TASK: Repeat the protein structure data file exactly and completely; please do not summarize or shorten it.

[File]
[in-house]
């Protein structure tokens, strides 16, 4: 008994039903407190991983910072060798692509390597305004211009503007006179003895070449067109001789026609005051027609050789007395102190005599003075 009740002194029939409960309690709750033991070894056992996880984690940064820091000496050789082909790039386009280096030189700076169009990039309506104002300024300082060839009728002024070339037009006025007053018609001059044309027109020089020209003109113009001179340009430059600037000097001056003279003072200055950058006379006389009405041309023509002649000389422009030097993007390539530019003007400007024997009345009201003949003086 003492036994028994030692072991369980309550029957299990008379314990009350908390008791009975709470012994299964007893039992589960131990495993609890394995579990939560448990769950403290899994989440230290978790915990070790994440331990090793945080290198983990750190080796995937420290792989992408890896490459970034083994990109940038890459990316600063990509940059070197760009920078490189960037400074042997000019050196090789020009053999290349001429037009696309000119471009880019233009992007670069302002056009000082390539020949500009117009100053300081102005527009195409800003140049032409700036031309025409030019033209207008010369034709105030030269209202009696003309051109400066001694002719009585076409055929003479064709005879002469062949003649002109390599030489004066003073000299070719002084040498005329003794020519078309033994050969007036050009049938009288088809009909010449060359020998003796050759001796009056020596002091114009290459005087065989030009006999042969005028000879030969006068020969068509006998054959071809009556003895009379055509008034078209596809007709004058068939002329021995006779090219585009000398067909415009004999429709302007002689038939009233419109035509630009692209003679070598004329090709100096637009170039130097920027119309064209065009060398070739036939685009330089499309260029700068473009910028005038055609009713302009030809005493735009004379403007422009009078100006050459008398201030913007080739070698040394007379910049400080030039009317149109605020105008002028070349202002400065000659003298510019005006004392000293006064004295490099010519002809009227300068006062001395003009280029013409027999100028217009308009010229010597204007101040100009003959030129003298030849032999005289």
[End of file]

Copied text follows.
[in-house]
């Protein structure tokens, strides 16, 4: 008994039903407190991983910072060798692509390597305004211009503007006179003895070449067109001789026609005051027609050789007395102190005599003075 009740002194029939409960309690709750033991070894056992996880984690940064820091000496050789082909790039386009280096030189700076169009990039309506104002300024300082060839009728002024070339037009006025007053018609001059044309027109020089020209003109113009001179340009430059600037000097001056003279003072200055950058006379006389009405041309023509002649000389422009030097993007390539530019003007400007024997009345009201003949003086 003492036994028994030692072991369980309550029957299990008379314990009350908390008791009975709470012994299964007893039992589960131990495993609890394995579990939560448990769950403290899994989440230290978790915990070790994440331990090793945080290198983990750190080796995937420290792989992408890896490459970034083994990109940038890459990316600063990509940059070197760009920078490189960037400074042997000019050196090789020009053999290349001429037009696309000119471009880019233009992007670069302002056009000082390539020949500009117009100053300081102005527009195409800003140049032409700036031309025409030019033209207008010369034709105030030269209202009696003309051109400066001694002719009585076409055929003479064709005879002469062949003649002109390599030489004066003073000299070719002084040498005329003794020519078309033994050969007036050009049938009288088809009909010449060359020998003796050759001796009056020596002091114009290459005087065989030009006999042969005028000879030969006068020969068509006998054959071809009556003895009379055509008034078209596809007709004058068939002329021995006779090219585009000398067909415009004999429709302007002689038939009233419109035509630009692209003679070598004329090709100096637009170039130097920027119309064209065009060398070739036939685009330089499309260029700068473009910028005038055609009713302009030809005493735009004379403007422009009078100006050459008398201030913007080739070698040394007379910049400080030039009317149109605020105008002028070349202002400065000659003298510019005006004392000293006064004295490099010519002809009227300068006062001395003009280029013409027999100028217009308009010229010597204007101040100009003959030129003298030849032999005289």